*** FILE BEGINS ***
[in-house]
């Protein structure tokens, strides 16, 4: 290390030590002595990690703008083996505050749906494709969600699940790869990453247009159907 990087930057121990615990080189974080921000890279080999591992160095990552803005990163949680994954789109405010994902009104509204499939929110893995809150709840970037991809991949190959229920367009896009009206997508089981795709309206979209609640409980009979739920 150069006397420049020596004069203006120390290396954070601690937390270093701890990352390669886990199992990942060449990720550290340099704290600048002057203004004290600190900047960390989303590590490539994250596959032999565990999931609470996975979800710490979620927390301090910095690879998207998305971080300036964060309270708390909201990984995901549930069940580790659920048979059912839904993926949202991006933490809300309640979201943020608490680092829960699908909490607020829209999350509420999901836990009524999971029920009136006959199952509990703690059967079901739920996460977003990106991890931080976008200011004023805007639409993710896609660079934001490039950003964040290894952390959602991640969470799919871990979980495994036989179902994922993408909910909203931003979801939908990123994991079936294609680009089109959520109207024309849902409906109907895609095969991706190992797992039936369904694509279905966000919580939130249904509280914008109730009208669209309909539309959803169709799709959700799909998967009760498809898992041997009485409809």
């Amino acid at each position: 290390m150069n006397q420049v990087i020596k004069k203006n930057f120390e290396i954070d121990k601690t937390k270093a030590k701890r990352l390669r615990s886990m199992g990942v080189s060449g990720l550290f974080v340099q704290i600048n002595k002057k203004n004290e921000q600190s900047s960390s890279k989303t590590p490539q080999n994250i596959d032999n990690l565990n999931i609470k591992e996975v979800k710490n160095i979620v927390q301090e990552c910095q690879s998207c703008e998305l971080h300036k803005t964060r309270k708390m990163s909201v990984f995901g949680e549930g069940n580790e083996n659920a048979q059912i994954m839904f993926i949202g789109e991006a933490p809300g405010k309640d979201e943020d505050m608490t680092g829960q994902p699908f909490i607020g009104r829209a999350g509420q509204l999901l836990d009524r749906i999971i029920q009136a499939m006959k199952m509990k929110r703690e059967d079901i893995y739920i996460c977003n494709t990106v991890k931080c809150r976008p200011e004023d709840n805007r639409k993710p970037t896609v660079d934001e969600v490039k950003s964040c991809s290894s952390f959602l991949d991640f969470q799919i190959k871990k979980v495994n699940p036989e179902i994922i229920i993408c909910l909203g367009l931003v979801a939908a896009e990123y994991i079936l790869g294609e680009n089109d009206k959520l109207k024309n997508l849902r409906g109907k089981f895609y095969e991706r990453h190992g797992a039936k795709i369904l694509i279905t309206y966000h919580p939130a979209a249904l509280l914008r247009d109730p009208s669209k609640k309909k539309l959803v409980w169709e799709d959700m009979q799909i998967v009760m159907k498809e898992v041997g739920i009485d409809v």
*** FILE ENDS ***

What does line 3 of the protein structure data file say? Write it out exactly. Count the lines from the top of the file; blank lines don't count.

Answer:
């Amino acid at each position: 290390m150069n006397q420049v990087i020596k004069k203006n930057f120390e290396i954070d121990k601690t937390k270093a030590k701890r990352l390669r615990s886990m199992g990942v080189s060449g990720l550290f974080v340099q704290i600048n002595k002057k203004n004290e921000q600190s900047s960390s890279k989303t590590p490539q080999n994250i596959d032999n990690l565990n999931i609470k591992e996975v979800k710490n160095i979620v927390q301090e990552c910095q690879s998207c703008e998305l971080h300036k803005t964060r309270k708390m990163s909201v990984f995901g949680e549930g069940n580790e083996n659920a048979q059912i994954m839904f993926i949202g789109e991006a933490p809300g405010k309640d979201e943020d505050m608490t680092g829960q994902p699908f909490i607020g009104r829209a999350g509420q509204l999901l836990d009524r749906i999971i029920q009136a499939m006959k199952m509990k929110r703690e059967d079901i893995y739920i996460c977003n494709t990106v991890k931080c809150r976008p200011e004023d709840n805007r639409k993710p970037t896609v660079d934001e969600v490039k950003s964040c991809s290894s952390f959602l991949d991640f969470q799919i190959k871990k979980v495994n699940p036989e179902i994922i229920i993408c909910l909203g367009l931003v979801a939908a896009e990123y994991i079936l790869g294609e680009n089109d009206k959520l109207k024309n997508l849902r409906g109907k089981f895609y095969e991706r990453h190992g797992a039936k795709i369904l694509i279905t309206y966000h919580p939130a979209a249904l509280l914008r247009d109730p009208s669209k609640k309909k539309l959803v409980w169709e799709d959700m009979q799909i998967v009760m159907k498809e898992v041997g739920i009485d409809v």